Peptide and Carbohydrate Moieties as Molecular Signals in Animal Cell Recognition

  • M. Monsigny
  • A. C. Roche
  • C. Kieda
  • R. Mayer
  • P. Midoux
Conference paper
Part of the NATO ASI Series book series (volume 17)


Cell to cell and to substratum interactions are usually mediated by specific ligands and receptors. During the last decade, various cell surface receptors were evidenced, they include carbohydrate binding and peptide binding proteins. Cell surface carbohydrate specific receptors may be lectins (Goldstein et al, 1980), ectoglycosyltransferases or glycosidases. Glycolipids, glycoproteins and proteoglycans have been shown to interact with lectins on the surface of a large number of animal cells as well as parasites, bacteria and viruses (for reviews, see Monsigny et al, 1979, 1983, 1984 a, Monsigny 1984, Ashwell and Harford 1982, Liener et al, 1986, Lis and Sharon 1986, Mirelman, 1986, Sharon, 1984). Conversely, a given cell expresses on its surface a set of specific glycoconjugates which may be involved in recognition mechanisms. These glycoconjugates include glycolipids, glycoproteins and glycosaminoglycans (see Schrével et al., 1981 for a review on the cytochemistry of cell surface glycoconjugates). Their biosynthesis involves a number of different glycosyltransferases, glycosidases and/or epimerases and sulfotransferases. The nature and the number of the glycoconjugates are modulated depending on the type, on the maturation or on the transformation state of cells.


Cell Recognition Specific Lectin Endogenous Lectin Cell Surface Glycoconjugates Flow Cytofluorometry 
These keywords were added by machine and not by the authors. This process is experimental and the keywords may be updated as the learning algorithm improves.


Unable to display preview. Download preview PDF.

Unable to display preview. Download preview PDF.


  1. Alquier, C., Miquelis, R. and Monsigny, M. (1987), Direct fluorescence localization of an endogenous N-acetylglucosamine specific lectin in the Thyroid gland. Histochem. (submitted).Google Scholar
  2. Ashwell, G. and Harford, J. (1982), Carbohydrate specific receptors of the liver. Ann. Rev. Biochem., 5.1: 531–534.CrossRefGoogle Scholar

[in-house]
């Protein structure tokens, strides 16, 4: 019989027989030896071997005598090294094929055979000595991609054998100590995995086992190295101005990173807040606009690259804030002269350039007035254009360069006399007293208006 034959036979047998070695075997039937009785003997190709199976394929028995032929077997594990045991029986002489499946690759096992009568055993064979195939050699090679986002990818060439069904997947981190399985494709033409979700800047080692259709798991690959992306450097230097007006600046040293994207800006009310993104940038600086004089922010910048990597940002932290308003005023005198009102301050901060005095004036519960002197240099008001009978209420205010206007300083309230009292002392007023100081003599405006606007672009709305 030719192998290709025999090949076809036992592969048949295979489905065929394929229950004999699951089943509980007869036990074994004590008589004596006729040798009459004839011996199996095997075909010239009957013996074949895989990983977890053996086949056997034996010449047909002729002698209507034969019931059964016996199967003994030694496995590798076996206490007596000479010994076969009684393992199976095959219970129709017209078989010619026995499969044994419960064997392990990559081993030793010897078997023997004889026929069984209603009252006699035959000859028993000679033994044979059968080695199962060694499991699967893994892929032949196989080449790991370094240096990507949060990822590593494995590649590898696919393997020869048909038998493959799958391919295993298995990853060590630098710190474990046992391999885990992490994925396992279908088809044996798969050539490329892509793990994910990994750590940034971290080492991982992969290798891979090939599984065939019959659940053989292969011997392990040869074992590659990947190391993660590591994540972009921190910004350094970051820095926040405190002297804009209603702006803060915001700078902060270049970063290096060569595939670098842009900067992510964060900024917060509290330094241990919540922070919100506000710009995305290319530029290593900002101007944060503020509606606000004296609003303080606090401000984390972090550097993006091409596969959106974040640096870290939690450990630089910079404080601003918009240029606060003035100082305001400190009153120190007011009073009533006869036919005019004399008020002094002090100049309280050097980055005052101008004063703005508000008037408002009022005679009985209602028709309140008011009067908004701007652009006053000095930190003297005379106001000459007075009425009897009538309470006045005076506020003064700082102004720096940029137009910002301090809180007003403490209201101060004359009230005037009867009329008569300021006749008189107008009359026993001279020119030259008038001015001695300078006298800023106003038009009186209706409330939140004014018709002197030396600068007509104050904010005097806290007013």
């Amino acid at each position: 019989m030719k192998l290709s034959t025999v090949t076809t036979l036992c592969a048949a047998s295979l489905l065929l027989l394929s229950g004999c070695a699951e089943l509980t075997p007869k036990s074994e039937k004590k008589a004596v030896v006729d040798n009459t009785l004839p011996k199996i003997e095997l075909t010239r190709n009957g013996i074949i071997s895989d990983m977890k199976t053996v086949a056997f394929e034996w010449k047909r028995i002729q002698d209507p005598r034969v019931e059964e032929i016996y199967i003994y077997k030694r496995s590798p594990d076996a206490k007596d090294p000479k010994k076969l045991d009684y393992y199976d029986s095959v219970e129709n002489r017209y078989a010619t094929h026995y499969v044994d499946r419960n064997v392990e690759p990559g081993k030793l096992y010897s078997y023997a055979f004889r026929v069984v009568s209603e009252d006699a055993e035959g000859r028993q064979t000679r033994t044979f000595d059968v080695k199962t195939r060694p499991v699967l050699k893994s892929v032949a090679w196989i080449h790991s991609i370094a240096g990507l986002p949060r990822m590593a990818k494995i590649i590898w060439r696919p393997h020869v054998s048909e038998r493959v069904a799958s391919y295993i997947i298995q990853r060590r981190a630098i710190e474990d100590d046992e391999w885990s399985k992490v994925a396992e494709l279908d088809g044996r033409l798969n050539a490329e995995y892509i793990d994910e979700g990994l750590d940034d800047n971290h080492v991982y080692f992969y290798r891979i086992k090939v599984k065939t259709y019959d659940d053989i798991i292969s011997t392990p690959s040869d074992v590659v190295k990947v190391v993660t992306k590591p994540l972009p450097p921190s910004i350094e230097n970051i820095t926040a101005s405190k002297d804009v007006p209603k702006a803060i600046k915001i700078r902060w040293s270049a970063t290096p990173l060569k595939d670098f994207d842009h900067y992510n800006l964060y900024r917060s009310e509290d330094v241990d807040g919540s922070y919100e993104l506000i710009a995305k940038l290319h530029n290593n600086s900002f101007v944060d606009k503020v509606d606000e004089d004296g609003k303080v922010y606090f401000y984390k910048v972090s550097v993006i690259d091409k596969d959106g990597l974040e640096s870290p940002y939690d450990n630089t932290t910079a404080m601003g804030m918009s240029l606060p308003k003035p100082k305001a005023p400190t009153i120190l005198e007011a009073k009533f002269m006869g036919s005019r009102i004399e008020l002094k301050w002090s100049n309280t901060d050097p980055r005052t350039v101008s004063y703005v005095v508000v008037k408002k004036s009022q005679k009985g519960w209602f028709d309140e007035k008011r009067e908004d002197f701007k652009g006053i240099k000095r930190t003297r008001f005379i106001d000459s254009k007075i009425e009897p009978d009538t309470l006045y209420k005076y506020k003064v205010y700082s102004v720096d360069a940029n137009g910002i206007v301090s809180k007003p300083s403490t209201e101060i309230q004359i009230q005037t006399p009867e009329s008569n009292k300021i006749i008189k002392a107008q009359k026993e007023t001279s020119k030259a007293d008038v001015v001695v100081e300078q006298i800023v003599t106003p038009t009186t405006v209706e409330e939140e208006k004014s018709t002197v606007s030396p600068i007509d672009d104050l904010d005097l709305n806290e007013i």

3. Barzilay, M., Monsigny, M. and Sharon, N. (1982), Interaction of soybean agglutinin with human peripheral blood lymphocyte subpopulations: evidence for the existence of a lectin-like substance on the lymphocyte surface. In Lectins Biology, Biochemistry, Chimical Biochimistry, Walter de Gruyter and Co, Berlin, Vol. 2, 67–81.Google Scholar
  4. Butcher, E.C. (1986), The regulation of lymphocyte traffic Current Topics in Microbiol Immunol, 28: 85–122.Google Scholar
  5. Cunningham, B.A. (1986) Cell adhesion molecules: a new perspective on molecular embyology. Trends in Biochemical Science, 11: 423–426.CrossRefGoogle Scholar
  6. Dennis, J.W. and Laferte (1987), Tumor cell surface carbohydrate and the metastatic phenotype. Cancer Metast. Rev., 5: 185–204.CrossRefGoogle Scholar
  7. Dufour, S., Duband, J.L. and Thiery, J.P. (1987), Role of a major cell substratum adhesion system in cell behavior and morphogenesis. Biol. Cell, 58: 1–14.Google Scholar
  8. Edelman G.M. (1985), Cell adhesion and the molecular processes of morphogenesis. Ann. Rev. Biochem., 54: 135–169.PubMedCrossRefGoogle Scholar
  9. Gabius, H.J., Engelhardt, R. and Cramer, F (1987 a), Endogenous tumor lectins: overview and perspectives. Anticancer Research, in press.Google Scholar
  10. Gabius, H.J., Engelhardt, R., Hellmann, T., Midoux, P., Monsigny, M., Nagel, G.A. and Vehmeyer K. (1987 b), Characterization of membrane lectins in human colon carcinima cells by flow cytofluorometry, drug targeting and affinity chromatography. Anticancer Res., 7: 109–112.PubMedGoogle Scholar
  11. Goldstein, I.J., Hughes, R.C., Monsigny, M., Osawa, T. and Sharon, N. (1980), What should be called a lectin ? Nature, 285: 66.CrossRefGoogle Scholar